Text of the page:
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From the Publisher
"Borders of Equality is a deeply researched, persuasive contribution to the civil rights movement, particularly to our understanding of role of The NAACP in the struggle for racial justice in Baltimore, Maryland. The author points to the organization's legendary leadership and visionary activism from the perspective of class and gender, while at the same time he shows the organizational struggle from one generation to the other. This study is essential reading for a comprehensive understanding of the history of the NAACP."
--Merline Pitre, former president of the Texas State Historical Association and author of In Struggle against Jim Crow: Lulu B. White and the NAACP, 1900-1957
"Meticulously researched this is an outstanding work on the NAACP that affords invaluable insights into the workings of the Association at grassroots level. Sartain has provided a major new study on the history of one of the NAACPs most important branches that will be essentially reading for civil rights scholars. He highlights the often indispensable role played by women at branch level and sheds fresh insights into the civil rights careers and achievements of Lillie M. Jackson and her daughter Juanita Jackson, restoring them to their rightful position in the history of the civil rights struggle in Baltimore."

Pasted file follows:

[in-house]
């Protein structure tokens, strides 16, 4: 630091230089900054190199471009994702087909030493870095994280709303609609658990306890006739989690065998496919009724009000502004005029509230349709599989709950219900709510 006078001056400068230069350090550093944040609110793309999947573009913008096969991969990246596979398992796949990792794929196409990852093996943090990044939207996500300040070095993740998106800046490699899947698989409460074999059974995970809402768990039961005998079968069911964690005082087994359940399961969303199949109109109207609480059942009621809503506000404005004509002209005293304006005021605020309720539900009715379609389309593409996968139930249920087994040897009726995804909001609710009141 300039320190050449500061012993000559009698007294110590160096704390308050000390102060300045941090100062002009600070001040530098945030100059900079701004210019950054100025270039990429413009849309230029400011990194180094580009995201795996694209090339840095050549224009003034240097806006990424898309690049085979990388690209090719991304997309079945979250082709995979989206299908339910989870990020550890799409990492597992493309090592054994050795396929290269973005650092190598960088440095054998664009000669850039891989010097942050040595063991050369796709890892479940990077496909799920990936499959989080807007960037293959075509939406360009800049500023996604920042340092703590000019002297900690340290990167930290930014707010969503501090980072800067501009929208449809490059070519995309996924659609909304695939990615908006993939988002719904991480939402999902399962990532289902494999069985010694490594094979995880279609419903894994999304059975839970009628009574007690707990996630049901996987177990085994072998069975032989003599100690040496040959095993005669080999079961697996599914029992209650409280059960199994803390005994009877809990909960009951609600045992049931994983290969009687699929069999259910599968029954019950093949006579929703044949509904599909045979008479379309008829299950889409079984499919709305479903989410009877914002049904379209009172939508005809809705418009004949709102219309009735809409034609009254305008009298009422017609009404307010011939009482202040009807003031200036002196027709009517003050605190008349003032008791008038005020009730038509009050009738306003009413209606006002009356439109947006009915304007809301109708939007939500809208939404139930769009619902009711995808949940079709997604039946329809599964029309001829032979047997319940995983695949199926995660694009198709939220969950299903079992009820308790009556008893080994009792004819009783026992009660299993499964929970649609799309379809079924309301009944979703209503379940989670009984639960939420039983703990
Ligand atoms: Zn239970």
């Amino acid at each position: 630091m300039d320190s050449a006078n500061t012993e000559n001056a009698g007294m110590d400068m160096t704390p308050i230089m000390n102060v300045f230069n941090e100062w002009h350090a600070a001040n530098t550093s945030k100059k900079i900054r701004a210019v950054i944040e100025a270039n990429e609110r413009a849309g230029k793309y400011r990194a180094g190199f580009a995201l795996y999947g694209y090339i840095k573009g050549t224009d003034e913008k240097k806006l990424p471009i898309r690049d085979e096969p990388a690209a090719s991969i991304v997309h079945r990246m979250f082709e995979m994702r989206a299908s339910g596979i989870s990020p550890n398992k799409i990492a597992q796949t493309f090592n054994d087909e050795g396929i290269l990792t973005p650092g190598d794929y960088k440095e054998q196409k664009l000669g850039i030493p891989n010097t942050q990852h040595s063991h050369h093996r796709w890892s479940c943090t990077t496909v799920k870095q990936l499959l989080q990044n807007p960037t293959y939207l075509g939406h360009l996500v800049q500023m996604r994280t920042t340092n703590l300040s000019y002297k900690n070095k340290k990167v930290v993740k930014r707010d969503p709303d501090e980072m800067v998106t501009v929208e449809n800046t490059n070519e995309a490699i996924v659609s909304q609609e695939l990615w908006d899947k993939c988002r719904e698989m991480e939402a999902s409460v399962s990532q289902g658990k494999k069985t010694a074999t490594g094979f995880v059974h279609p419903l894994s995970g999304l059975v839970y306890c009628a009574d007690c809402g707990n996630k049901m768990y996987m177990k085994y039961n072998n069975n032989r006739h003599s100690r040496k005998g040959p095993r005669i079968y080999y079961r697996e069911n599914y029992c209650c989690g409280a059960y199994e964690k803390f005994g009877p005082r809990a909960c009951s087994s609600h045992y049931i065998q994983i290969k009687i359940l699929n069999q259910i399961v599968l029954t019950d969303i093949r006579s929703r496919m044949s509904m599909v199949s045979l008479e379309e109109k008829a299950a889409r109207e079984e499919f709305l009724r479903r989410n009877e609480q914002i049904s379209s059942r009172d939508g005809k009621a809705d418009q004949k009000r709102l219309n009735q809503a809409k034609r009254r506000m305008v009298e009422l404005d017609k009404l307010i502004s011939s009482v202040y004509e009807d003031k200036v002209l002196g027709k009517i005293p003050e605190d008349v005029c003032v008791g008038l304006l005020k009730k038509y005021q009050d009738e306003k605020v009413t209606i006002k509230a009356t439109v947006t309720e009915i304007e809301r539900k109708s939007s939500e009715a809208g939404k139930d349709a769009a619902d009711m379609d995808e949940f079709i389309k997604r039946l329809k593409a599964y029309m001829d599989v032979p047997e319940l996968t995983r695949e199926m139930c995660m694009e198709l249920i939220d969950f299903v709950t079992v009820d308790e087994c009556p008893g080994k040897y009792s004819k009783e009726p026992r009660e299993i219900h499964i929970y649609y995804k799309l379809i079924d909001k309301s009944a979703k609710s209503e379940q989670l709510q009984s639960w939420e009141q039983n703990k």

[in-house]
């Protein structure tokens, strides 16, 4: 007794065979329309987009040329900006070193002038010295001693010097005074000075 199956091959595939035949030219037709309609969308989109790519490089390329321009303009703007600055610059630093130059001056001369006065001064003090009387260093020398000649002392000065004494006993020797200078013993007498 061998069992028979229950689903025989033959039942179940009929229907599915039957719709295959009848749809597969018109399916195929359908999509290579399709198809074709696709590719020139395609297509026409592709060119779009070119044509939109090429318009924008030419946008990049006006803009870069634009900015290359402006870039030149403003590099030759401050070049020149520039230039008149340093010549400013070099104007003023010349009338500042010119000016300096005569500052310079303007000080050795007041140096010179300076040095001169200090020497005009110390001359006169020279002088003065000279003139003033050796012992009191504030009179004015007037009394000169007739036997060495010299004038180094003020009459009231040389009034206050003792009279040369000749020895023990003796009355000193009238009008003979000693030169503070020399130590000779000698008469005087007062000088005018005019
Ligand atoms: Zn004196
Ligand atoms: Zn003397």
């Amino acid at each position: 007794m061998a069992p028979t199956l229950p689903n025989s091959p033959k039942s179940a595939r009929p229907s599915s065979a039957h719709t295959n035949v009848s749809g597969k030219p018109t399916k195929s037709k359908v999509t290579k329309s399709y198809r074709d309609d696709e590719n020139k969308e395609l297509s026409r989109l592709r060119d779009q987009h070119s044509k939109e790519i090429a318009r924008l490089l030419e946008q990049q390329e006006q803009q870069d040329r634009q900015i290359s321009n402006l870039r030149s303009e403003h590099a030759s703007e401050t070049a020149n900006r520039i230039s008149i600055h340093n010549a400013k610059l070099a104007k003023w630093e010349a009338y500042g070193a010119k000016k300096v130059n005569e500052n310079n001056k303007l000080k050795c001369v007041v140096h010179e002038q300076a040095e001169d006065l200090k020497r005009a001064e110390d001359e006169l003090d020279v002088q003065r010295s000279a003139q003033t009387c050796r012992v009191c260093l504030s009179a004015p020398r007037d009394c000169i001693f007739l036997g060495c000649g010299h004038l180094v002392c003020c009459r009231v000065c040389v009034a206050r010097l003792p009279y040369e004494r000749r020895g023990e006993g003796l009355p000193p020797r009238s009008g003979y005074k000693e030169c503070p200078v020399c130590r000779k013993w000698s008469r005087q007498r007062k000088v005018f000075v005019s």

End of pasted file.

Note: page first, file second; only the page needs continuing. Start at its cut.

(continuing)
--Kevern Verney , professor in American history and associate dean in the faculty of arts and sciences at Edge Hill University and co-organizer of the Barack Obama Research Network funded by the Arts and Humanities Research Council
"This is a valuable and welcome addition to the literature. It adds to our understanding of the movement, the NAACP, and of the role of women in civil rights leadership. We get to appreciate the complexity of the Baltimore branch's activities and the remarkable career of Mrs Lillie Jackson. Sartain tracks the branch from its fragile beginnings through countless legal battles and community campaigns and for most of this time, Mrs. Jackson adeptly holds the reins. Libraries beyond Maryland with an interest in the freedom struggle and the new scholarship on the old N-Double A should take heed and order."
--Peter Ling, professor of American studies, University of Nottingham; co-editor of Gender and the Civil Rights Movement and author Martin Luther King